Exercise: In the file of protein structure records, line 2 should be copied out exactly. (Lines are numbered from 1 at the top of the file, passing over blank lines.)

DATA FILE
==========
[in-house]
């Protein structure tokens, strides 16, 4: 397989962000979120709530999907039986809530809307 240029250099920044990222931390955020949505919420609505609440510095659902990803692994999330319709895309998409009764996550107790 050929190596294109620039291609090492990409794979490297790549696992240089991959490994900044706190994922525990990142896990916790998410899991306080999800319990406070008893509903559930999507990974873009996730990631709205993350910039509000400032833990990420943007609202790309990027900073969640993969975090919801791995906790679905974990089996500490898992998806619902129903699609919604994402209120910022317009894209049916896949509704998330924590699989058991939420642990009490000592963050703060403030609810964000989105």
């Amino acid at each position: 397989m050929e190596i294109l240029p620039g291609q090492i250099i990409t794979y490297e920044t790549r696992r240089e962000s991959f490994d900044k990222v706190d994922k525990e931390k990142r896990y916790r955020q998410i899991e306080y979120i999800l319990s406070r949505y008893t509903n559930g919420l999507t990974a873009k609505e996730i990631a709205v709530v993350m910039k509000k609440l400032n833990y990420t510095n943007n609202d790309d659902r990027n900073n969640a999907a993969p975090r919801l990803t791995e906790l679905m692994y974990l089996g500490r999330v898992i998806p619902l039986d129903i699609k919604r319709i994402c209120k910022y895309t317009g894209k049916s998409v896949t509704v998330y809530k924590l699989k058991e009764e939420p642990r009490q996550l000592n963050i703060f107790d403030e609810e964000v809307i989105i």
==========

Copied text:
């Protein structure tokens, strides 16, 4: 397989962000979120709530999907039986809530809307 240029250099920044990222931390955020949505919420609505609440510095659902990803692994999330319709895309998409009764996550107790 050929190596294109620039291609090492990409794979490297790549696992240089991959490994900044706190994922525990990142896990916790998410899991306080999800319990406070008893509903559930999507990974873009996730990631709205993350910039509000400032833990990420943007609202790309990027900073969640993969975090919801791995906790679905974990089996500490898992998806619902129903699609919604994402209120910022317009894209049916896949509704998330924590699989058991939420642990009490000592963050703060403030609810964000989105």